Hospital patients at weekend risk

Doncaster Royal Infirmary.

Doncaster Royal Infirmary.

0
Have your say

EMERGENCY patients in Doncaster are more likely to die at the weekend than if admitted during the week, according to new figures.

A report by the independent Dr Foster Intelligence, which monitors death rates and treatment times at hospitals and trusts across the country, also found Doncaster and Bassetlaw Hospitals NHS Foundation Trust was the country’s third worst for emergency hip surgery - with more than half of patients forced to wait more than the recommended 48 hours before going under the knife.

The trust is one of only nine in the country identified as having a higher mortality rate on Saturdays and Sundays than during week days, although there were no figures available on staffing levels at different times of the week.

The Dr Foster Hospital Guide found the number of patients dying in the care of the hospital trust on a weekday was ten per cent higher than the figure predicted nationally. This rose to 17 per cent on Saturday and Sundays.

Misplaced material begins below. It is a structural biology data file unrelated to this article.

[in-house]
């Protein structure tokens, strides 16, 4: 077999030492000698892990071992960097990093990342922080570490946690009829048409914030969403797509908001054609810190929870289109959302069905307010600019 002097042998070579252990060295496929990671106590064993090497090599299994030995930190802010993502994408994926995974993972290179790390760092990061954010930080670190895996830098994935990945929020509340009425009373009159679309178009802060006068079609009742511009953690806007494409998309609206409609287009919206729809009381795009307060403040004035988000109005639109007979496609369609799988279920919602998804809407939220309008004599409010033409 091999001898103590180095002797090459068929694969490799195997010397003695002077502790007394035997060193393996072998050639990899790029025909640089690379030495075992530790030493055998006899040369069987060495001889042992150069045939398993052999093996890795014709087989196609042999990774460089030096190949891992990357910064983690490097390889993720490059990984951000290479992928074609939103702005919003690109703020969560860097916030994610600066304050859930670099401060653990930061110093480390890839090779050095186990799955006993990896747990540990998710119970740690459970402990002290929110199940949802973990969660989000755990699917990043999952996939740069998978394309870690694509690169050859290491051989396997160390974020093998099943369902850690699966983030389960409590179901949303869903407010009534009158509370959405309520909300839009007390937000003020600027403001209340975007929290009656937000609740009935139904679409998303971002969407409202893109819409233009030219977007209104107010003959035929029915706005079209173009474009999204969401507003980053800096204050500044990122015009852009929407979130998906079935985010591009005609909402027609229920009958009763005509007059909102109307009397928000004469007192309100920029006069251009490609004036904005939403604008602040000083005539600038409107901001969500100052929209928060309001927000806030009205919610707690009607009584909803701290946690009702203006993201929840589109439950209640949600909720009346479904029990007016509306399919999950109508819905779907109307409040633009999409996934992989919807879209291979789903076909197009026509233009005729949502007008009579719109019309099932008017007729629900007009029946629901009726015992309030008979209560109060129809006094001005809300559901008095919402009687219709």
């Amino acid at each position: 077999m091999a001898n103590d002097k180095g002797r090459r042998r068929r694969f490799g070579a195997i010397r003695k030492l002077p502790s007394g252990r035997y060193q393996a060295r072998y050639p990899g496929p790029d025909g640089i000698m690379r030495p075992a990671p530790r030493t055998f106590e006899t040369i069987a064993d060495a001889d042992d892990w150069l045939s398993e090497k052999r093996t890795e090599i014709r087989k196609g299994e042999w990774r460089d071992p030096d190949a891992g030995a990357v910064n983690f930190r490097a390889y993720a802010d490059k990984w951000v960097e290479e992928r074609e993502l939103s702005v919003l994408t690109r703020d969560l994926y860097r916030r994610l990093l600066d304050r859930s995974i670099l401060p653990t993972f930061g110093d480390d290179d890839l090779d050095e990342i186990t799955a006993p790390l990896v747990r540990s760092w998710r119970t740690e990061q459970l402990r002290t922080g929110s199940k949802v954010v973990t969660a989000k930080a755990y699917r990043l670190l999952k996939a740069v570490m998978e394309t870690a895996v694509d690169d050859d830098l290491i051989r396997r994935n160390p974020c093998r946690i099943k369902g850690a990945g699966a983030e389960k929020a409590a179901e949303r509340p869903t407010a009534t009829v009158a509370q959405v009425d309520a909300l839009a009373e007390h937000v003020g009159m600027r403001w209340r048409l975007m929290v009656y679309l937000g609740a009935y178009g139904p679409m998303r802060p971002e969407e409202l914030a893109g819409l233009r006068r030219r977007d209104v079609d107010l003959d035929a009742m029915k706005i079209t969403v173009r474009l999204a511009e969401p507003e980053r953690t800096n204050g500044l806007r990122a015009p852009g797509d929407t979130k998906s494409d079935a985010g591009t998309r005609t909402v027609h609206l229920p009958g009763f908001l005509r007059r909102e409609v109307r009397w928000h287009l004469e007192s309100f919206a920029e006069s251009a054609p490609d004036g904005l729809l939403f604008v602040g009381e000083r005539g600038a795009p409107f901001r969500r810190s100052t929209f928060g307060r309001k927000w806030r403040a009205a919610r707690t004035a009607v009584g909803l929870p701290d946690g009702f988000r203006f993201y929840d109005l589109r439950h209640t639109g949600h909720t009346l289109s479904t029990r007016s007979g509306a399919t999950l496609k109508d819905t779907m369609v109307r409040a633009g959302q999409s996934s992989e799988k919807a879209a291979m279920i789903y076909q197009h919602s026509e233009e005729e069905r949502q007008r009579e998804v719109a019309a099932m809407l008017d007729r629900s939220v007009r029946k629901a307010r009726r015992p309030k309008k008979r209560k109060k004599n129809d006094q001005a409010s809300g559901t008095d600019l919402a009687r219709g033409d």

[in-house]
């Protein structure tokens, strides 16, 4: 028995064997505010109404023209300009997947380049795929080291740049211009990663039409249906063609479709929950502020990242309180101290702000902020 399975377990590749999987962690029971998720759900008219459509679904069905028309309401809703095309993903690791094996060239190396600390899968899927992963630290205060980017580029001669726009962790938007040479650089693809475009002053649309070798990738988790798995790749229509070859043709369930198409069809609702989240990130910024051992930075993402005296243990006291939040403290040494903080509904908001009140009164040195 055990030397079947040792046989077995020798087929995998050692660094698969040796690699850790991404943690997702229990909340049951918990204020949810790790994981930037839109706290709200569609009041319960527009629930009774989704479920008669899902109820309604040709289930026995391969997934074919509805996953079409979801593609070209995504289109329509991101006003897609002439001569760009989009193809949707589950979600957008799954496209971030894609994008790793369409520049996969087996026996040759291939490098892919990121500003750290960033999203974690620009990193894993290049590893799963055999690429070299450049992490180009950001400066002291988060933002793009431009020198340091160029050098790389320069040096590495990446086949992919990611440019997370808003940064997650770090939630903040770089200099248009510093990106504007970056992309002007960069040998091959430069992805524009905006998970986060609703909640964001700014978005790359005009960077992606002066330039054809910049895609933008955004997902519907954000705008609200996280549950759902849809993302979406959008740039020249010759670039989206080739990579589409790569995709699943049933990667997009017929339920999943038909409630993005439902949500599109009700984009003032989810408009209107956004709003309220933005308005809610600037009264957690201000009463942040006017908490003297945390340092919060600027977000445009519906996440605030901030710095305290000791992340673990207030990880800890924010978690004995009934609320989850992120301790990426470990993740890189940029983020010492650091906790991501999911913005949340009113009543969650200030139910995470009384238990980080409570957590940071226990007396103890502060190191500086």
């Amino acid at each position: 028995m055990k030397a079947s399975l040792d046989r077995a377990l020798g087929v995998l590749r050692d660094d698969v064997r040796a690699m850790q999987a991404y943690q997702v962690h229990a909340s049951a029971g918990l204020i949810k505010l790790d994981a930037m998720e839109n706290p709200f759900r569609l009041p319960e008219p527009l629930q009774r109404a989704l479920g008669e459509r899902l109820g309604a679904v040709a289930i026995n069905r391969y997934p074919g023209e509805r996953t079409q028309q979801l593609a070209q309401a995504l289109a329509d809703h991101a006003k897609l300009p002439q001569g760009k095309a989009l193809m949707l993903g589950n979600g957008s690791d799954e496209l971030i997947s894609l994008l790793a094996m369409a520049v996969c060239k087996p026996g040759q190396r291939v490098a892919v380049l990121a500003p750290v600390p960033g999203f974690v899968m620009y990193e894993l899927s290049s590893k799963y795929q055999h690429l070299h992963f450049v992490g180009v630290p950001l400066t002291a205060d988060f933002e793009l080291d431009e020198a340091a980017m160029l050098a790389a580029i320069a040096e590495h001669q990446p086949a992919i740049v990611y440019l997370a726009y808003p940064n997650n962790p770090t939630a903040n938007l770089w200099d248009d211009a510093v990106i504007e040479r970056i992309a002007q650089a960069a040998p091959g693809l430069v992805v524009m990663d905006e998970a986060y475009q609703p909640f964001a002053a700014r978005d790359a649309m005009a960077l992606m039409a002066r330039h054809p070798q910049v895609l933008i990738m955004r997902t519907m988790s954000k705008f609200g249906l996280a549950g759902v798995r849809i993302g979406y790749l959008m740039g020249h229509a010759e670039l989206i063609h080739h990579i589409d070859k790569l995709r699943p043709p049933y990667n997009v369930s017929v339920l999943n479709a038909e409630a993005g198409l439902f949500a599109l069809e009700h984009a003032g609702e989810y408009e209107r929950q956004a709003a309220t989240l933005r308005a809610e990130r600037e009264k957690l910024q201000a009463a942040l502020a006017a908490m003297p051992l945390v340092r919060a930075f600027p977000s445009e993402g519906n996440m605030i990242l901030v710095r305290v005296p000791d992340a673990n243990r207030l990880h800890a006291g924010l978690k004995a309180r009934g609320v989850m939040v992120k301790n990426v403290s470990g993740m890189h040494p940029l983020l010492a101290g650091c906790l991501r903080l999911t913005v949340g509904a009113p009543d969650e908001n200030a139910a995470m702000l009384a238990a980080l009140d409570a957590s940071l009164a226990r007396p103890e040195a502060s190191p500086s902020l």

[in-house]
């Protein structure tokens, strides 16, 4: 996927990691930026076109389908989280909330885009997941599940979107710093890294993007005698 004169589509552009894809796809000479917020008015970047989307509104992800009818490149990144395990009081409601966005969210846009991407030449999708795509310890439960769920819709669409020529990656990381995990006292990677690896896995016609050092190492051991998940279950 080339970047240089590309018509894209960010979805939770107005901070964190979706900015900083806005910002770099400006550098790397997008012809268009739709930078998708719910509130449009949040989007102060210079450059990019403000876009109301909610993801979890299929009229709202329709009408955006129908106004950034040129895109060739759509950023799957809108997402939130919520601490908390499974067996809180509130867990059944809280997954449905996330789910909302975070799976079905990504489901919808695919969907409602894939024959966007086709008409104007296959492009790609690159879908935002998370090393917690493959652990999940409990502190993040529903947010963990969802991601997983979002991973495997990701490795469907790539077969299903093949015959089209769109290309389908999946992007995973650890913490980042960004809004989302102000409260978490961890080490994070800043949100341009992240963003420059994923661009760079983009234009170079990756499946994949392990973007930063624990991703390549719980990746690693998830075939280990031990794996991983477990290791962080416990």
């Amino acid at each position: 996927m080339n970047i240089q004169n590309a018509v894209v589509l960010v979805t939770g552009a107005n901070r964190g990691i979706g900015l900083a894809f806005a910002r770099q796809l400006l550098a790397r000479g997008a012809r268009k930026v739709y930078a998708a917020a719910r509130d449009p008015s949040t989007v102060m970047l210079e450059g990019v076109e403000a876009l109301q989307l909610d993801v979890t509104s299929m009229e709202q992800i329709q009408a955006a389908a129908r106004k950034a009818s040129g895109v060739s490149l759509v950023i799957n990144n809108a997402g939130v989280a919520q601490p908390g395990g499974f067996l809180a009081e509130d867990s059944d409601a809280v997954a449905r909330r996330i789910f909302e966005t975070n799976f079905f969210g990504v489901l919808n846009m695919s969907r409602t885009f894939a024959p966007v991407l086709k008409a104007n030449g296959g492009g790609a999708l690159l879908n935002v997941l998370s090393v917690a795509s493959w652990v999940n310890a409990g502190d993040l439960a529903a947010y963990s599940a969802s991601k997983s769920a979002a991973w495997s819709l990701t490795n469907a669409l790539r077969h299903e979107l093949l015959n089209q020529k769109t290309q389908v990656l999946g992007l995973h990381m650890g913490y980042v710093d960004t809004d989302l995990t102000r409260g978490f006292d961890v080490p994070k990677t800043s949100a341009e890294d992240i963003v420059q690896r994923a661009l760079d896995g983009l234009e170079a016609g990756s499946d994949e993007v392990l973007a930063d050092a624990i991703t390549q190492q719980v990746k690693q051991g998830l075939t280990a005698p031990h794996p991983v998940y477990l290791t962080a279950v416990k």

Trust bosses are now looking into the causes of these figures.

Dr Robin Bolton, medical director of the trust, said: “We need to establish whether this is a statistical quirk so we are carrying out a more detailed analysis.

“This indicator does not relate to patients who die at the weekend (unless they also happened to have been admitted at a weekend), but we are also examining our data to see if we can identify any factors that we can put right and that might adversely affect patient care according to day of the week.”

The report found the trust, which includes Doncaster Royal Infirmary, Bassetlaw District General Hospital, Montagu Hospital and Tickhill Road Hospital, had 93 deaths following surgery in 2010/11, and only six fatalities per 10,000 patients had low-risk conditions.

Overall the number of people who died in the care of the health trust was only two per cent higher than the national average and within its own predicted target for the number of annual deaths.

The rankings are calculated on the number of deaths whilst patients are being treated in hospital, as well as 30 days after treatment. However nationally, deaths in hospitals were at the lowest since the 1950s.